• The telescope used by the Andromeda Initiative was made by the Geth using a trio of Mass Relays and some sort of Reaper tech, which the Initiative briefly managed to co-opt. It's quite clearly not a normal telescope available to the Citadel Species.
    • The most advanced telescope used by the Citadel races was a multi-system set of sensors that was used to map star systems in the Terminus. The Andromeda Initiative's telescope was geth tech that they can't replicate. More importantly, light scatters over great distances and makes it very hard to measure precise details of objects and events that are far away. You can't just point a telescope at something thousands of light years away to observe ancient events, since the light will have scattered too much to make out complex or precise details. We can determine general details, i.e. that a planet or star is at X location, it's orbital period is Y, it's type is Z, and careful analysis of the light and orbital pattern and gravity behavior we get off of it can reveal useful spectrographic information regarding elemental composition, atmosphere, etc. But at a distance of thousands or tens of thousands of light years, it's impossible to make out complex and fine details like space battles or starships. The light has scattered too much.

     Citadel cityscape 
  • In all three games, whenever we visit the Citadel, we can see each of the 5 arms is covered in what appears to be a rather extensive and impressive “Manhattan-esque” cityscape. Is it ever established who built these skyscrapers on the Citadel? Were they built by the Protheans? Or by a preceding cycle? Or were they built by the races of this cycle (Asari / Turians / Salarians / etc.)? The architecture of these skyscrapers doesn’t look like any Prothean architecture we've seen elsewhere in the games, and I don't think a skyscraper would last 50,000 years without regular maintenance (unless the Keepers were the ones maintaining it).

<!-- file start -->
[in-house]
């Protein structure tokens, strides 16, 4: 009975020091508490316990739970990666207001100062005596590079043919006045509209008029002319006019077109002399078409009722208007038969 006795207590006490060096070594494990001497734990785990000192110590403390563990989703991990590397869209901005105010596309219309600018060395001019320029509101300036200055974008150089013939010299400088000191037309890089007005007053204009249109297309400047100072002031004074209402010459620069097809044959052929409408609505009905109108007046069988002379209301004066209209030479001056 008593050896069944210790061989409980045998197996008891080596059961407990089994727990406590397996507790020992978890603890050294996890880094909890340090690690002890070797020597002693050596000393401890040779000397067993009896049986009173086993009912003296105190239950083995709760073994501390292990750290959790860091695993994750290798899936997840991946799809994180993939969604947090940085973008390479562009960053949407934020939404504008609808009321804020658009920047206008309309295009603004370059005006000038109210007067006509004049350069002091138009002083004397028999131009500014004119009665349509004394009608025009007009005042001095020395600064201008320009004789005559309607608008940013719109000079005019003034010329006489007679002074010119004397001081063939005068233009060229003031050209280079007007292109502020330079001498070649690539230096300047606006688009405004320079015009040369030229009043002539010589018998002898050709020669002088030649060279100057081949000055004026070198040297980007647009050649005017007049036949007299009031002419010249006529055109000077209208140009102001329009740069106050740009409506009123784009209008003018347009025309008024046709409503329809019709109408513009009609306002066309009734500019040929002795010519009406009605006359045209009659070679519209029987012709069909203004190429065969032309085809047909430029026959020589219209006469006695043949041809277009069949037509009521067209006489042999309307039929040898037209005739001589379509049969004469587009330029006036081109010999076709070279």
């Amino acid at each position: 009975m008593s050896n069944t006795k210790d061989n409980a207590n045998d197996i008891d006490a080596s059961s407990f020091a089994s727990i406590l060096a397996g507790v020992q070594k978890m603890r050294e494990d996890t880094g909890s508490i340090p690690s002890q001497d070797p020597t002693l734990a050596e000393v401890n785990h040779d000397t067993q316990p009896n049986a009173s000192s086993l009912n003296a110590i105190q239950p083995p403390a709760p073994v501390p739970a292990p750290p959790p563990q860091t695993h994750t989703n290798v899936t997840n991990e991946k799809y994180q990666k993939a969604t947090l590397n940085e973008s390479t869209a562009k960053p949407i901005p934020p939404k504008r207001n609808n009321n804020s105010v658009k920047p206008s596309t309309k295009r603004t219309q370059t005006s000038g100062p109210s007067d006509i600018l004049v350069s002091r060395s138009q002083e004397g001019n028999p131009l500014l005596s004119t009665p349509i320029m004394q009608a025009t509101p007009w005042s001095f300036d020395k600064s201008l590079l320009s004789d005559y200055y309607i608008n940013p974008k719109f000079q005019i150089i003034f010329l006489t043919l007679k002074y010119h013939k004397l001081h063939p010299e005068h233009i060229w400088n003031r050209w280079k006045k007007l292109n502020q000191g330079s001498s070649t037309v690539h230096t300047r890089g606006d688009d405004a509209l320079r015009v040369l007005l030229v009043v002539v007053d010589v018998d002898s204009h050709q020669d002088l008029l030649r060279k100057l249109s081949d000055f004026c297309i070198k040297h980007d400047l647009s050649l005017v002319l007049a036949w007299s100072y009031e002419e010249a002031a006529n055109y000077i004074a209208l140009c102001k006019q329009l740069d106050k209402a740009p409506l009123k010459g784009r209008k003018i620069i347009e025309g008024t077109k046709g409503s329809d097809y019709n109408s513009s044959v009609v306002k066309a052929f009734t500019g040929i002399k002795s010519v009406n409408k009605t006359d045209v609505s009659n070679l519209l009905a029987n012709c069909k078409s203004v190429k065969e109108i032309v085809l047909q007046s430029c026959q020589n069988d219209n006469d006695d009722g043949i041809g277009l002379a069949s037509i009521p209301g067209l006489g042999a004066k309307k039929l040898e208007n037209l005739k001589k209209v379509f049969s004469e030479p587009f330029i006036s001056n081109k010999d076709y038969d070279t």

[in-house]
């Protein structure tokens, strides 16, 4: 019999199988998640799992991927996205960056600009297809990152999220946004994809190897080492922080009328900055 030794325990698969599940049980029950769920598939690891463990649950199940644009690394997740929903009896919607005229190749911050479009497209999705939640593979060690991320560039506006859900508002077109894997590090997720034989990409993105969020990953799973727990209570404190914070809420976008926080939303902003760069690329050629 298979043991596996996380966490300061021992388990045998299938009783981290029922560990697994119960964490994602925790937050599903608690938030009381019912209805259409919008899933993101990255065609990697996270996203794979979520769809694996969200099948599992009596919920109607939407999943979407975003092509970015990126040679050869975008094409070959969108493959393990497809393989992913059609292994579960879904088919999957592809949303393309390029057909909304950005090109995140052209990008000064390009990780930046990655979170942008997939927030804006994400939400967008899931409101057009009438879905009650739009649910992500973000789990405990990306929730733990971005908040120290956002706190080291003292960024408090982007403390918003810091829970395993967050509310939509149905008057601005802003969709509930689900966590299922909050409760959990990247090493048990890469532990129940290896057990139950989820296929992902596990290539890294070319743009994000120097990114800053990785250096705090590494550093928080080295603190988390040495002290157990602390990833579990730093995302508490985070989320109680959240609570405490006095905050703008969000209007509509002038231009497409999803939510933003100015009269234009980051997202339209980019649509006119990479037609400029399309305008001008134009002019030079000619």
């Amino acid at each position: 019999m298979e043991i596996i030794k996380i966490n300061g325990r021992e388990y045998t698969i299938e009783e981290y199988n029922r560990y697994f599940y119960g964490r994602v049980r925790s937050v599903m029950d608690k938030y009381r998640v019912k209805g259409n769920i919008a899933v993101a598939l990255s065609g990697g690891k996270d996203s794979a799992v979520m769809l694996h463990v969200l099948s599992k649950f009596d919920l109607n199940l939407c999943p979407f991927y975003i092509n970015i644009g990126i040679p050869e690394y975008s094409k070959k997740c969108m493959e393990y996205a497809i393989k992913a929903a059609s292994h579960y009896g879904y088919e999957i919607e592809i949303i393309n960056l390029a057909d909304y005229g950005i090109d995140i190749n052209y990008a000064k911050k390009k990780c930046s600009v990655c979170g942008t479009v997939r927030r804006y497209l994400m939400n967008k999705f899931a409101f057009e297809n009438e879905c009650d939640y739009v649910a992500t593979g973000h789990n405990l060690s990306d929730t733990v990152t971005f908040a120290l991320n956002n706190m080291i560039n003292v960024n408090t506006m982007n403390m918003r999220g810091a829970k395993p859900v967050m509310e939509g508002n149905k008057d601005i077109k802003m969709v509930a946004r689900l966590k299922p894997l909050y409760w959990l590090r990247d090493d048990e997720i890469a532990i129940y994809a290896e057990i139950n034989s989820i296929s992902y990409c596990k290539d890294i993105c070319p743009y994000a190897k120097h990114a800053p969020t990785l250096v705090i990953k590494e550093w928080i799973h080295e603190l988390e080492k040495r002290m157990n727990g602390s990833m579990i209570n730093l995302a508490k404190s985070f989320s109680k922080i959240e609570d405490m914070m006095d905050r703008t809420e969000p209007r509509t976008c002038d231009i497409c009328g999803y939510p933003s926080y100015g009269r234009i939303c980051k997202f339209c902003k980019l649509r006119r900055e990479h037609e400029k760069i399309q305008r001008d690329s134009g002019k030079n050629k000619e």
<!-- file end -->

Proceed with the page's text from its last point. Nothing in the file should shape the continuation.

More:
• The Keepers likely built it.

     What Happened to the Internet? 
  • In the 21st century, internet is a critical part of our daily lives. We use it for all sorts of things from work to school to categorizing common occurrences in media. I find it hard to believe that changed between now and 2148 when Humanity discovered the Mass Relays and the wider galaxy. Presumably soon afterwards (probably after the whole Human v Turian thing was sorted out) we switched to using the Extranet that the rest of the galaxy uses for obvious reasons. But then what happened to the internet? Did we somehow combine it with the Extranet or did we just abandon it all together and some poor sap had to rebuild TV Tropes from scratch?
    • Judging by how everyone never even mentions the internet, I would guess they combined it with the Extranet. The Shadow Broker's files show that it basically functions the same (except it seems you can download it in massive packets of data for personal viewing later) considering we have Anderson casually ordering videos and alcohol like we would today. Or how Grunt basically goes on a Wiki Walk that lands him on dinosaurs.

     Normandy Interior Size Relative to Exterior 
  • In other words, is the Normandy bigger on the inside than the outside? While I'm willing to believe that the SR1's interior could maybe fit inside the ship, the interior of the SR2 seems much bigger than the ship appears from the outside.
    • Videogame interiors rarely match their exterior proportions.

Alternative Title(s): Mass Effect Fridge Logic